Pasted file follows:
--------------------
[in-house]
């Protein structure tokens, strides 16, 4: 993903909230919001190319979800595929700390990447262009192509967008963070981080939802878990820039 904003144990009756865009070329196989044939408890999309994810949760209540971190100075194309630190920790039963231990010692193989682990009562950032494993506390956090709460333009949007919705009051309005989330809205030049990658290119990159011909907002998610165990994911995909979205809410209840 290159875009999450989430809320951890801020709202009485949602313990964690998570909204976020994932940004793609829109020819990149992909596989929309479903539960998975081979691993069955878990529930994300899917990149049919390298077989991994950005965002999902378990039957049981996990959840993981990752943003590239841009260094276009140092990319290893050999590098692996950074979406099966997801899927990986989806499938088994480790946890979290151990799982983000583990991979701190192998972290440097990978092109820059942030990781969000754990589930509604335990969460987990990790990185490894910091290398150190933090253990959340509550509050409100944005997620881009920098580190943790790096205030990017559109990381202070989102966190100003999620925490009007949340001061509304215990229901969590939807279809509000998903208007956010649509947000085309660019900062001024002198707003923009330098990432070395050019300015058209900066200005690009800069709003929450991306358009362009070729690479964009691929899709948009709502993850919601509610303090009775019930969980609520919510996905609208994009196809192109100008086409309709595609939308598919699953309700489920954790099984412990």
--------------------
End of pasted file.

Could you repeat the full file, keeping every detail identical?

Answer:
[in-house]
């Protein structure tokens, strides 16, 4: 993903909230919001190319979800595929700390990447262009192509967008963070981080939802878990820039 904003144990009756865009070329196989044939408890999309994810949760209540971190100075194309630190920790039963231990010692193989682990009562950032494993506390956090709460333009949007919705009051309005989330809205030049990658290119990159011909907002998610165990994911995909979205809410209840 290159875009999450989430809320951890801020709202009485949602313990964690998570909204976020994932940004793609829109020819990149992909596989929309479903539960998975081979691993069955878990529930994300899917990149049919390298077989991994950005965002999902378990039957049981996990959840993981990752943003590239841009260094276009140092990319290893050999590098692996950074979406099966997801899927990986989806499938088994480790946890979290151990799982983000583990991979701190192998972290440097990978092109820059942030990781969000754990589930509604335990969460987990990790990185490894910091290398150190933090253990959340509550509050409100944005997620881009920098580190943790790096205030990017559109990381202070989102966190100003999620925490009007949340001061509304215990229901969590939807279809509000998903208007956010649509947000085309660019900062001024002198707003923009330098990432070395050019300015058209900066200005690009800069709003929450991306358009362009070729690479964009691929899709948009709502993850919601509610303090009775019930969980609520919510996905609208994009196809192109100008086409309709595609939308598919699953309700489920954790099984412990």